• ½ bunch spinach leaves (palak)
• 1 cup chopped radish leaves
• 3 to 4 inches white radish root
• 1 cup fenugreek leaves (chopped)
• 1 cup chopped onions or 2 medium sized onions
• 1.5 cups chopped tomatoes or 3 medium-sized tomatoes
• 2 inches ginger (chopped)
• 2 green chilies (chopped)
• 7 to 8 pieces of garlic (medium sized, chopped)
• ½ teaspoon of red chili powder
• 2 to 3 pinches asafoetida or ⅛ teaspoon asafoetida powder (hing)
• 2 to 3 cups water or add as required
• 2 tablespoons of maize flour or fine cornmeal
• Salt as required

Tempering saag for 3 servings

• ⅓ cup finely chopped onions or 1 small to medium-sized onion
• 1 to 2 tablespoons oil or ghee
• 2 cups cooked saag or as required


• Chop all the greens then wash or rinse them under running water.
• Add all the ingredients that are mentioned in the sarso ka saag ingredients list except for maize flour.
• Cover the pan you are using and cook for a few minutes on medium-high heat.
• While cooking in a pan, cover and let the greens cook till they are tender.
• Pour the greens with the stock and maize flour in a blender and then blend till it’s all smooth.
• Pour the pureed greens in another pan.
• Simmer for almost half an hour on a low heat, stirring at intervals.

Tempering for sarso da saag

• Heat oil in a small pan.
• Add the chopped onions and then sauté them till they turn light brown.
• Add the prepared saag then stir and simmer for a few minutes.
• Stir occasionally when the saag is simmering and once it’s all done, serve it hot.

4. Pindi chole

Pindi chole is yet another savoury traditional dish that has spices mixed with a thick paste of chickpea or chole. As a rich source of vitamins, minerals, and fiber, chickpeas offer health benefits such as aiding weight management and improving digestion.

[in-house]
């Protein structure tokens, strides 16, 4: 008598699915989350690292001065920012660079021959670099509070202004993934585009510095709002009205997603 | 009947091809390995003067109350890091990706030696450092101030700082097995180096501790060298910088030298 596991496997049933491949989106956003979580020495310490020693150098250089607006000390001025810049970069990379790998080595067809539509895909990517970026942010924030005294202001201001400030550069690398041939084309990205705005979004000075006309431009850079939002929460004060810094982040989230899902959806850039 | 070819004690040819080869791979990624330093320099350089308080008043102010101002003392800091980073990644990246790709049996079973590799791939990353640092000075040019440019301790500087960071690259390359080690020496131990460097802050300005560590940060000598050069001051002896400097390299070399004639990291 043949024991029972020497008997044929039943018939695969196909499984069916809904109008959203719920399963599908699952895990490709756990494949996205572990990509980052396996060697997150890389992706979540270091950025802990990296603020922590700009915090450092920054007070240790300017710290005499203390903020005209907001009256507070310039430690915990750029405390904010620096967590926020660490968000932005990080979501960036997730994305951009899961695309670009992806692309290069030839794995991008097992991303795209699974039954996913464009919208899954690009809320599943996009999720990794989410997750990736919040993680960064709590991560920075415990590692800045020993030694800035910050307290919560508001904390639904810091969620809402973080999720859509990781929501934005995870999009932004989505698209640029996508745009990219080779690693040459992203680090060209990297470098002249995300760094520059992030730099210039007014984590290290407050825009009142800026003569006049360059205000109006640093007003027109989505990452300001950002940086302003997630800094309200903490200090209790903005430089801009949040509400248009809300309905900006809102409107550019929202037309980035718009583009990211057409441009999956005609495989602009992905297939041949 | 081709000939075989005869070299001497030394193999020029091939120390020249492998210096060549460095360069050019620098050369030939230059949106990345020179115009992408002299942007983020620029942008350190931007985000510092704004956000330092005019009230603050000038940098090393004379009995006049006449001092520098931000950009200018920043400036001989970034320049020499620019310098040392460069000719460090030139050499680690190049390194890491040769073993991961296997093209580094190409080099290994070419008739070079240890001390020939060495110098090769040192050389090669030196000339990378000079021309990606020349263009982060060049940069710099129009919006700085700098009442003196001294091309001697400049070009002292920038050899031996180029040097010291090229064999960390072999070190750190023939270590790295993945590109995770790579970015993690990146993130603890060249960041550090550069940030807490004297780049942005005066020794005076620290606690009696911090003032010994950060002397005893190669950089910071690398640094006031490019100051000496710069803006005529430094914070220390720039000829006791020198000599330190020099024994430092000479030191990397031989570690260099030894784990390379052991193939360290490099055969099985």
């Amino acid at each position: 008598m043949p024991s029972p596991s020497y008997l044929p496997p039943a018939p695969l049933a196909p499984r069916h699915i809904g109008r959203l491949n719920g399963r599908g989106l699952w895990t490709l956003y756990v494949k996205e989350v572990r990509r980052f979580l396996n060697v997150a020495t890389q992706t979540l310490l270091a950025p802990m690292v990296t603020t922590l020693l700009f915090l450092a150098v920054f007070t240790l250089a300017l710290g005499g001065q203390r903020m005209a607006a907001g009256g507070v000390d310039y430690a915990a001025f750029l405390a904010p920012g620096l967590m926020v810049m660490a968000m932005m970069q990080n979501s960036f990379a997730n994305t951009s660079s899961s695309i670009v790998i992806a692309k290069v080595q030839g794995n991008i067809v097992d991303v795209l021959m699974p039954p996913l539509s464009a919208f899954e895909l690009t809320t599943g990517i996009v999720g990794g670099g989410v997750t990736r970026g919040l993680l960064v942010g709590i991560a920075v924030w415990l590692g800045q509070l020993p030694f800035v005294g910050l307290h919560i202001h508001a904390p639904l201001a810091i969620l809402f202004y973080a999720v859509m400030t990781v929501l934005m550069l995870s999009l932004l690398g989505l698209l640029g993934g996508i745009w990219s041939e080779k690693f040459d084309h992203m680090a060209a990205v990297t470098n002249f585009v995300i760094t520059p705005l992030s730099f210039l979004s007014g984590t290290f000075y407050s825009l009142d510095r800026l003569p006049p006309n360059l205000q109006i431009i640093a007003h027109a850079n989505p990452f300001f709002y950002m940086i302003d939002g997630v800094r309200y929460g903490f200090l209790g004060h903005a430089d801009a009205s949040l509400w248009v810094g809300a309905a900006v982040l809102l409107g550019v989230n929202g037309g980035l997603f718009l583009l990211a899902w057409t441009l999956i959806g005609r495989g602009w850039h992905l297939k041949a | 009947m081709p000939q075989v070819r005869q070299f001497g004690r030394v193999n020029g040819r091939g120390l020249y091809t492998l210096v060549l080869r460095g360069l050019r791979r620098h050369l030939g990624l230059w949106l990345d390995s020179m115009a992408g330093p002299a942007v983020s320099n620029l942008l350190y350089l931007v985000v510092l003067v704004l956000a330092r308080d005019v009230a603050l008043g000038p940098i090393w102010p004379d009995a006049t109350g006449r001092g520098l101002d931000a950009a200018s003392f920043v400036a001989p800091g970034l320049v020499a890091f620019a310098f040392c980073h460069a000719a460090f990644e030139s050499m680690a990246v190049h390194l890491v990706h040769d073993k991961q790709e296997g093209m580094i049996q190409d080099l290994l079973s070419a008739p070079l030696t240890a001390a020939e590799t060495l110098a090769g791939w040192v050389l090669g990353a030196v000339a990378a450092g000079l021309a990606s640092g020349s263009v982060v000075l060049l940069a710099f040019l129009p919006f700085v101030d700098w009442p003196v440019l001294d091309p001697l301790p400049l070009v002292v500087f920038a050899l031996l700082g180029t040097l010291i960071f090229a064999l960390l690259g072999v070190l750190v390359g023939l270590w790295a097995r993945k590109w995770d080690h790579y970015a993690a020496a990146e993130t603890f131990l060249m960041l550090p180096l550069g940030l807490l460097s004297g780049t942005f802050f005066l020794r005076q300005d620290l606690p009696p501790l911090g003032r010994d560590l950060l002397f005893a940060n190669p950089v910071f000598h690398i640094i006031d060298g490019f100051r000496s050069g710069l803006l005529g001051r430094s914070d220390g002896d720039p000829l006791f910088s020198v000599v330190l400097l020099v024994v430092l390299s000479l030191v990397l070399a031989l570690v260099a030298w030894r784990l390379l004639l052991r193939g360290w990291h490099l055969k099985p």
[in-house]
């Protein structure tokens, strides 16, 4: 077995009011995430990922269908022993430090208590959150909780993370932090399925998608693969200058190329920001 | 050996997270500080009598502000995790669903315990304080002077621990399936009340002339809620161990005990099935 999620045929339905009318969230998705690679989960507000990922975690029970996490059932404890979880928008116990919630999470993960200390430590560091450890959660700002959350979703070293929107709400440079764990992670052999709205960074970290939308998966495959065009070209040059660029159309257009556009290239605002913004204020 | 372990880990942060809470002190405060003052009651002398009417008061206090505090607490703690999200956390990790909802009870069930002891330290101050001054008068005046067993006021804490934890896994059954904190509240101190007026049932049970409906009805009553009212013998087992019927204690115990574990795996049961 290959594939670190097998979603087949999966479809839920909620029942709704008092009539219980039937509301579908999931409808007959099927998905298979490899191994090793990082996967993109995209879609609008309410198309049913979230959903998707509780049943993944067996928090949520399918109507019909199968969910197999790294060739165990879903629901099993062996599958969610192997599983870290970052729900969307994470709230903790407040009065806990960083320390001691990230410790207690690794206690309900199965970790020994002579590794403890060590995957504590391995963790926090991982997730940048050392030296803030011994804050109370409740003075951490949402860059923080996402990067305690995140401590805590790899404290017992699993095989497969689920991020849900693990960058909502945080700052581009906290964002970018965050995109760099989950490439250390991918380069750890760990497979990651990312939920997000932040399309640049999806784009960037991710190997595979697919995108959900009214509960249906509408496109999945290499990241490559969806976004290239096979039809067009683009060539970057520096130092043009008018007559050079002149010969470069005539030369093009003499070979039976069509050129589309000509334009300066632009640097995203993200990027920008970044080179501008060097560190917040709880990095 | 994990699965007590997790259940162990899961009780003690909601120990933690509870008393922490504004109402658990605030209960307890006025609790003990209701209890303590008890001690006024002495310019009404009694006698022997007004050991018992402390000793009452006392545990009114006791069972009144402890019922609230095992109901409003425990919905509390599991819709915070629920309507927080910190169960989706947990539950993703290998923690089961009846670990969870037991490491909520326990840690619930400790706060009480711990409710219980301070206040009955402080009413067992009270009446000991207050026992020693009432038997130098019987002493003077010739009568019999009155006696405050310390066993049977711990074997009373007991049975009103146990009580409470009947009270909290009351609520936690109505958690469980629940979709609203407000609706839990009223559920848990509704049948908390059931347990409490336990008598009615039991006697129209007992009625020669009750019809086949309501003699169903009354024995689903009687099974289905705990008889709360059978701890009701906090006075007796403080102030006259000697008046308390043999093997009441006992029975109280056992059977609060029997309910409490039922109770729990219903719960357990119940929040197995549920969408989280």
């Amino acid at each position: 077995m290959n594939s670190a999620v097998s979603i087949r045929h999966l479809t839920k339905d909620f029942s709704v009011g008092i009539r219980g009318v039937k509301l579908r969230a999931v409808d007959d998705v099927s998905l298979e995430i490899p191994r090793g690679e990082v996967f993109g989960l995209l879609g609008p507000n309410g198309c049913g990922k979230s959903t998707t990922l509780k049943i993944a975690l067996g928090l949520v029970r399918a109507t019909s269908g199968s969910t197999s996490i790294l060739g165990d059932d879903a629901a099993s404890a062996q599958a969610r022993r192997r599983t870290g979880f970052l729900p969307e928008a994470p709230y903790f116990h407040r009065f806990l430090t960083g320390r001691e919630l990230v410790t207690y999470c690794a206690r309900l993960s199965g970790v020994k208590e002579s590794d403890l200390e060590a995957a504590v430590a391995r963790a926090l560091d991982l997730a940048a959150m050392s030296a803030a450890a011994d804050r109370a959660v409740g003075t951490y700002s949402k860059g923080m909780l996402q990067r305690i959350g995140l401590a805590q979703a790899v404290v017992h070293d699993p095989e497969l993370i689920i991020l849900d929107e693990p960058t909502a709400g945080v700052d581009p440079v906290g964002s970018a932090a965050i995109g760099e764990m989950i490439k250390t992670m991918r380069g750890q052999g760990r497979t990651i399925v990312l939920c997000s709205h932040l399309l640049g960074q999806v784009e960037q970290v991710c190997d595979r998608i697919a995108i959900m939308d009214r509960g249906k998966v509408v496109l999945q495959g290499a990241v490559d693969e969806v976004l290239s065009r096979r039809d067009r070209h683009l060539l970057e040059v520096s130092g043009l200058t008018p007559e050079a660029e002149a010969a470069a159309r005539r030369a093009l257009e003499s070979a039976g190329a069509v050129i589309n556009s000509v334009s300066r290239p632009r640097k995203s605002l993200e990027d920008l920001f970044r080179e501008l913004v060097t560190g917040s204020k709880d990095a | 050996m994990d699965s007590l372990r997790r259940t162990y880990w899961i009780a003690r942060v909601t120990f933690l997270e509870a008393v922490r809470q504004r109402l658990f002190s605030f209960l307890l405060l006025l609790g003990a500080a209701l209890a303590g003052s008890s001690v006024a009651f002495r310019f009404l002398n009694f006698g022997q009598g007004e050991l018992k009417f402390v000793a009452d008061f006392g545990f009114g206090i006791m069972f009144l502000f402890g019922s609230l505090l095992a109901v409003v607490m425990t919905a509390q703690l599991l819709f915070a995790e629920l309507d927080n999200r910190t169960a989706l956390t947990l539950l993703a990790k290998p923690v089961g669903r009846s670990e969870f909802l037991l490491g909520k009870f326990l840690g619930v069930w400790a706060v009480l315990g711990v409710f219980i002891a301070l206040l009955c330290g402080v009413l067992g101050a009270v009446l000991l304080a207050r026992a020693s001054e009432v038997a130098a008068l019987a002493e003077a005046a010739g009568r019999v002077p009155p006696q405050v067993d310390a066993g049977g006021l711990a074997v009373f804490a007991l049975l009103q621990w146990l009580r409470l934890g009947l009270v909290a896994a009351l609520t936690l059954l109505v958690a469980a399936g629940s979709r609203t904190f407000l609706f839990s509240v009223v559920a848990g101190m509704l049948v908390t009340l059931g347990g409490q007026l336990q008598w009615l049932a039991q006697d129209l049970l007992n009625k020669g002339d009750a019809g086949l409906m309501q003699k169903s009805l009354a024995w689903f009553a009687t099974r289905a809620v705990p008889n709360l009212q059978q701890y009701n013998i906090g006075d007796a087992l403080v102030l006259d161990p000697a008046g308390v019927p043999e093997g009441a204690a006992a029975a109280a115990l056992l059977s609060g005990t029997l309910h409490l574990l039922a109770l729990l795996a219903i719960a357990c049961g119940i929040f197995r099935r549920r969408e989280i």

For soaking chickpeas

• 250 grams dried white chickpeas or 1.25 cups dried chickpeas
• 3 cups water

For cooking chickpeas

• 3 cloves
• 2 sticks cinnamon – each of 1 inch
• 2 black cardamoms
• 2 green cardamoms
• 2 tej patta (Indian bay leaf)
• 1 black tea bag or 3 to 4 dried amla (Indian gooseberries) pieces
• 1 teaspoon black salt
• 3 cups water
For making pindi chole
• 2 tablespoons oil – any neutral oil
• 3 teaspoons ginger garlic paste or crushed ginger-garlic
• ½ teaspoon red chili powder or cayenne pepper or add as required
• 2 teaspoons coriander powder (ground coriander)
• 1 teaspoon garam masala
• 2 to 3 teaspoons chole masala (chana masala powder)
• 1 teaspoon dry mango powder (amchur powder)
• Salt as required
• 1 teaspoon lemon juice


For cooking chickpeas

• Rinse and then soak chickpeas for 8 to 9 hours or keep them overnight.
• Boil the soaked chickpeas using water, whole spices, tea bag and black salt in a pressure cooker.
• You could tie all the spices in a muslin and then add them to the chickpeas.
• Drain all the water from the cooked chickpeas then remove the spices as well as tea bag.

For making pindi chole

• Heat oil in a pan and sauté the crushed ginger-garlic paste.
• Sauté until the raw smell of ginger and garlic fade away.
• Add coriander powder, dry mango powder, garam masala powder, chana masala powder and red chilli powder.
• Mix well and sauté the ground spice powders, but make sure not to burn them.
• Add the cooked chickpeas and then mix it with the masala.
• Add salt and adjust the seasoning by adding more salt or powdered spices.
• Let the chickpeas cook in the masala on a low heat, but stir at intervals.
• Add lemon juice to the chickpeas and mix it well or you can serve lemon wedges with pindi chana.

Just watch the portion while eating these dishes and enjoying the festival.

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About the Author
Natalia Ningthoujam Natalia Ningthoujam

Natalia Ningthoujam has written on various subjects - from music to films and fashion to lifestyle- as a journalist in her nearly 13-year long career. After getting stories from the crime scene, police headquarters, and conducting interviews with celebrities, she is now writing on health and wellness which has become her focus area. ...Read More